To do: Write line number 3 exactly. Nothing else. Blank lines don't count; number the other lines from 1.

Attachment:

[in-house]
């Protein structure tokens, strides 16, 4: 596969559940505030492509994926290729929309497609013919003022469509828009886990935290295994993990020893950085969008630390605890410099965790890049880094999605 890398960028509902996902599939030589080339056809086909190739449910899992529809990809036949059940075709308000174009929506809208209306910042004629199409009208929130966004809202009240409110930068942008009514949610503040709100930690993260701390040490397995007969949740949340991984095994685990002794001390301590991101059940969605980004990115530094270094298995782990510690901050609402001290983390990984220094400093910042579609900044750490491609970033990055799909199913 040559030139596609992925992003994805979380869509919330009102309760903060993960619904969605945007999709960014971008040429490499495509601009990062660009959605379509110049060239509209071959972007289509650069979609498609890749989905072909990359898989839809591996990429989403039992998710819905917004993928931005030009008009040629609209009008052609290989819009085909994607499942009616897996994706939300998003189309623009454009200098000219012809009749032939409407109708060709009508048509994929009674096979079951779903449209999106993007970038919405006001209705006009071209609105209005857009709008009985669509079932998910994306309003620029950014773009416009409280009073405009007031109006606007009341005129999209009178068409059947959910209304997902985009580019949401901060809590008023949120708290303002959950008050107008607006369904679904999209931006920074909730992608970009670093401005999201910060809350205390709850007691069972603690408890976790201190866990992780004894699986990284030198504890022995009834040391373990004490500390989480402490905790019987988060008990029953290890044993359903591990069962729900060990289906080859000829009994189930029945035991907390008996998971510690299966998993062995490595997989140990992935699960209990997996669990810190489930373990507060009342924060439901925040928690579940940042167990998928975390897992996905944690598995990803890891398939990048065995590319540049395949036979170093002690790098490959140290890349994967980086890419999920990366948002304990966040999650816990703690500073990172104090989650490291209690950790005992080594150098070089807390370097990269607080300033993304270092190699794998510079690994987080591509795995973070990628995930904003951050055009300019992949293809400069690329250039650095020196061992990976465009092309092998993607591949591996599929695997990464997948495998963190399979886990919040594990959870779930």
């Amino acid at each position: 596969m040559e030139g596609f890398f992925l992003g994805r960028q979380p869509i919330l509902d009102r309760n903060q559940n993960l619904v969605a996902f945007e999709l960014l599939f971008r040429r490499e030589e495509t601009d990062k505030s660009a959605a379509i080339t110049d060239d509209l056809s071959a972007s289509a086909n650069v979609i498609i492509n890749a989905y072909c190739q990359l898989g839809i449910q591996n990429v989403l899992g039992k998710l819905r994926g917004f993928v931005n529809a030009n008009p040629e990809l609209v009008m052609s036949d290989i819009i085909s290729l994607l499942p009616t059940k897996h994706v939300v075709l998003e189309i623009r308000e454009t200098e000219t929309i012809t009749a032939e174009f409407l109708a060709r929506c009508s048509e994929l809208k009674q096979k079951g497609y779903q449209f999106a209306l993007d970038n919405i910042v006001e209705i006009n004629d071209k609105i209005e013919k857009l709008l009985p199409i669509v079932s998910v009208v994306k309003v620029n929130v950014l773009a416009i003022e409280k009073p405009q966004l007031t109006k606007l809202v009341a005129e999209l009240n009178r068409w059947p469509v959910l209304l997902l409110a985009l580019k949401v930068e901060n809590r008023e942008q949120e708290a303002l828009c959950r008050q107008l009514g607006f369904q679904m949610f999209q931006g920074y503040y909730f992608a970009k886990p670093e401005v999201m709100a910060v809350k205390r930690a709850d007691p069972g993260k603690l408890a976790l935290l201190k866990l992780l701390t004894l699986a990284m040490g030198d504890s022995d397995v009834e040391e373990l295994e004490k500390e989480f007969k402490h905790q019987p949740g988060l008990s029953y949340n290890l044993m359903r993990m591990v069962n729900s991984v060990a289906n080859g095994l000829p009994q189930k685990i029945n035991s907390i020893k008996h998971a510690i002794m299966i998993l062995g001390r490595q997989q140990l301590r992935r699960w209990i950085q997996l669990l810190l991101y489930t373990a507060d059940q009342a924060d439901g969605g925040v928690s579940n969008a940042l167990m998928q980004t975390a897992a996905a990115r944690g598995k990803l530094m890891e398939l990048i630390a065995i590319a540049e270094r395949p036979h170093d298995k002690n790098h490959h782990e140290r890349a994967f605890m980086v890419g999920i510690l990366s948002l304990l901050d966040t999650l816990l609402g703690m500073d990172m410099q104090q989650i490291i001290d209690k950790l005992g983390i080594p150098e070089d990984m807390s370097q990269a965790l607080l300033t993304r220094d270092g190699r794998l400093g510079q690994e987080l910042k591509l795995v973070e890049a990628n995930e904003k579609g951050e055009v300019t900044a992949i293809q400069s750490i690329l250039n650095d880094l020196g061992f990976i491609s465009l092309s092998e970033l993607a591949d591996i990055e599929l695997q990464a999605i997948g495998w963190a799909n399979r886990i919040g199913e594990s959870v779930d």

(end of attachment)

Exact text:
């Amino acid at each position: 596969m040559e030139g596609f890398f992925l992003g994805r960028q979380p869509i919330l509902d009102r309760n903060q559940n993960l619904v969605a996902f945007e999709l960014l599939f971008r040429r490499e030589e495509t601009d990062k505030s660009a959605a379509i080339t110049d060239d509209l056809s071959a972007s289509a086909n650069v979609i498609i492509n890749a989905y072909c190739q990359l898989g839809i449910q591996n990429v989403l899992g039992k998710l819905r994926g917004f993928v931005n529809a030009n008009p040629e990809l609209v009008m052609s036949d290989i819009i085909s290729l994607l499942p009616t059940k897996h994706v939300v075709l998003e189309i623009r308000e454009t200098e000219t929309i012809t009749a032939e174009f409407l109708a060709r929506c009508s048509e994929l809208k009674q096979k079951g497609y779903q449209f999106a209306l993007d970038n919405i910042v006001e209705i006009n004629d071209k609105i209005e013919k857009l709008l009985p199409i669509v079932s998910v009208v994306k309003v620029n929130v950014l773009a416009i003022e409280k009073p405009q966004l007031t109006k606007l809202v009341a005129e999209l009240n009178r068409w059947p469509v959910l209304l997902l409110a985009l580019k949401v930068e901060n809590r008023e942008q949120e708290a303002l828009c959950r008050q107008l009514g607006f369904q679904m949610f999209q931006g920074y503040y909730f992608a970009k886990p670093e401005v999201m709100a910060v809350k205390r930690a709850d007691p069972g993260k603690l408890a976790l935290l201190k866990l992780l701390t004894l699986a990284m040490g030198d504890s022995d397995v009834e040391e373990l295994e004490k500390e989480f007969k402490h905790q019987p949740g988060l008990s029953y949340n290890l044993m359903r993990m591990v069962n729900s991984v060990a289906n080859g095994l000829p009994q189930k685990i029945n035991s907390i020893k008996h998971a510690i002794m299966i998993l062995g001390r490595q997989q140990l301590r992935r699960w209990i950085q997996l669990l810190l991101y489930t373990a507060d059940q009342a924060d439901g969605g925040v928690s579940n969008a940042l167990m998928q980004t975390a897992a996905a990115r944690g598995k990803l530094m890891e398939l990048i630390a065995i590319a540049e270094r395949p036979h170093d298995k002690n790098h490959h782990e140290r890349a994967f605890m980086v890419g999920i510690l990366s948002l304990l901050d966040t999650l816990l609402g703690m500073d990172m410099q104090q989650i490291i001290d209690k950790l005992g983390i080594p150098e070089d990984m807390s370097q990269a965790l607080l300033t993304r220094d270092g190699r794998l400093g510079q690994e987080l910042k591509l795995v973070e890049a990628n995930e904003k579609g951050e055009v300019t900044a992949i293809q400069s750490i690329l250039n650095d880094l020196g061992f990976i491609s465009l092309s092998e970033l993607a591949d591996i990055e599929l695997q990464a999605i997948g495998w963190a799909n399979r886990i919040g199913e594990s959870v779930d």